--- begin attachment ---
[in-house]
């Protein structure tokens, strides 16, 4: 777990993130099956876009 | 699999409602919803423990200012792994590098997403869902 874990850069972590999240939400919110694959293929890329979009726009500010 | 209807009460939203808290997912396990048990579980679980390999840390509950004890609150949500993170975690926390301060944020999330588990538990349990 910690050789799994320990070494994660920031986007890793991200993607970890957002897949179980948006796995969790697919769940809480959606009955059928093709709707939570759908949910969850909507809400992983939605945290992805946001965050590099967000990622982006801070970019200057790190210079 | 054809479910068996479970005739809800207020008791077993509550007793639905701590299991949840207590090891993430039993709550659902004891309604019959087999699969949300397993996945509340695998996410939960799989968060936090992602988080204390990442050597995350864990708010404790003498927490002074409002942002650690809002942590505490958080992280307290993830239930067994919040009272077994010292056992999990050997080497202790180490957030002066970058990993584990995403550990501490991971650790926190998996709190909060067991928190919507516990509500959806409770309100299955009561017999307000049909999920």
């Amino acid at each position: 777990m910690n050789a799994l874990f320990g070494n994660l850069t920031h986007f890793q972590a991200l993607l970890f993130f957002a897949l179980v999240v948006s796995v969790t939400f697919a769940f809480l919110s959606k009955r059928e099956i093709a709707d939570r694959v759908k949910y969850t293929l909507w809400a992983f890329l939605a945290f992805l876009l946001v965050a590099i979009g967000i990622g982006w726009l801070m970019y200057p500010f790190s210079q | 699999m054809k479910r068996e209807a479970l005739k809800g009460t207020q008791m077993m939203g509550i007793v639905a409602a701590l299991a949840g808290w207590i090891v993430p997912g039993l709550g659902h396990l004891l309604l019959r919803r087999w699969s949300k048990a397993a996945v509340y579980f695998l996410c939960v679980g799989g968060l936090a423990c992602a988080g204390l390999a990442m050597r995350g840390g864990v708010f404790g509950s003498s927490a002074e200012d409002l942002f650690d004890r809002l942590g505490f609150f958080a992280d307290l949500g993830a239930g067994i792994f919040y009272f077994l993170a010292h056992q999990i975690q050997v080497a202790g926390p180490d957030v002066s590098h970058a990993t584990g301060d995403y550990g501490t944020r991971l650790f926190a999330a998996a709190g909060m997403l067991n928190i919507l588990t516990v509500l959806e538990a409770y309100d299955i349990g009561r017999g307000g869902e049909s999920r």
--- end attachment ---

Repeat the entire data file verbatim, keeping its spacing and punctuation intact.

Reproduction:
[in-house]
């Protein structure tokens, strides 16, 4: 777990993130099956876009 | 699999409602919803423990200012792994590098997403869902 874990850069972590999240939400919110694959293929890329979009726009500010 | 209807009460939203808290997912396990048990579980679980390999840390509950004890609150949500993170975690926390301060944020999330588990538990349990 910690050789799994320990070494994660920031986007890793991200993607970890957002897949179980948006796995969790697919769940809480959606009955059928093709709707939570759908949910969850909507809400992983939605945290992805946001965050590099967000990622982006801070970019200057790190210079 | 054809479910068996479970005739809800207020008791077993509550007793639905701590299991949840207590090891993430039993709550659902004891309604019959087999699969949300397993996945509340695998996410939960799989968060936090992602988080204390990442050597995350864990708010404790003498927490002074409002942002650690809002942590505490958080992280307290993830239930067994919040009272077994010292056992999990050997080497202790180490957030002066970058990993584990995403550990501490991971650790926190998996709190909060067991928190919507516990509500959806409770309100299955009561017999307000049909999920």
């Amino acid at each position: 777990m910690n050789a799994l874990f320990g070494n994660l850069t920031h986007f890793q972590a991200l993607l970890f993130f957002a897949l179980v999240v948006s796995v969790t939400f697919a769940f809480l919110s959606k009955r059928e099956i093709a709707d939570r694959v759908k949910y969850t293929l909507w809400a992983f890329l939605a945290f992805l876009l946001v965050a590099i979009g967000i990622g982006w726009l801070m970019y200057p500010f790190s210079q | 699999m054809k479910r068996e209807a479970l005739k809800g009460t207020q008791m077993m939203g509550i007793v639905a409602a701590l299991a949840g808290w207590i090891v993430p997912g039993l709550g659902h396990l004891l309604l019959r919803r087999w699969s949300k048990a397993a996945v509340y579980f695998l996410c939960v679980g799989g968060l936090a423990c992602a988080g204390l390999a990442m050597r995350g840390g864990v708010f404790g509950s003498s927490a002074e200012d409002l942002f650690d004890r809002l942590g505490f609150f958080a992280d307290l949500g993830a239930g067994i792994f919040y009272f077994l993170a010292h056992q999990i975690q050997v080497a202790g926390p180490d957030v002066s590098h970058a990993t584990g301060d995403y550990g501490t944020r991971l650790f926190a999330a998996a709190g909060m997403l067991n928190i919507l588990t516990v509500l959806e538990a409770y309100d299955i349990g009561r017999g307000g869902e049909s999920r």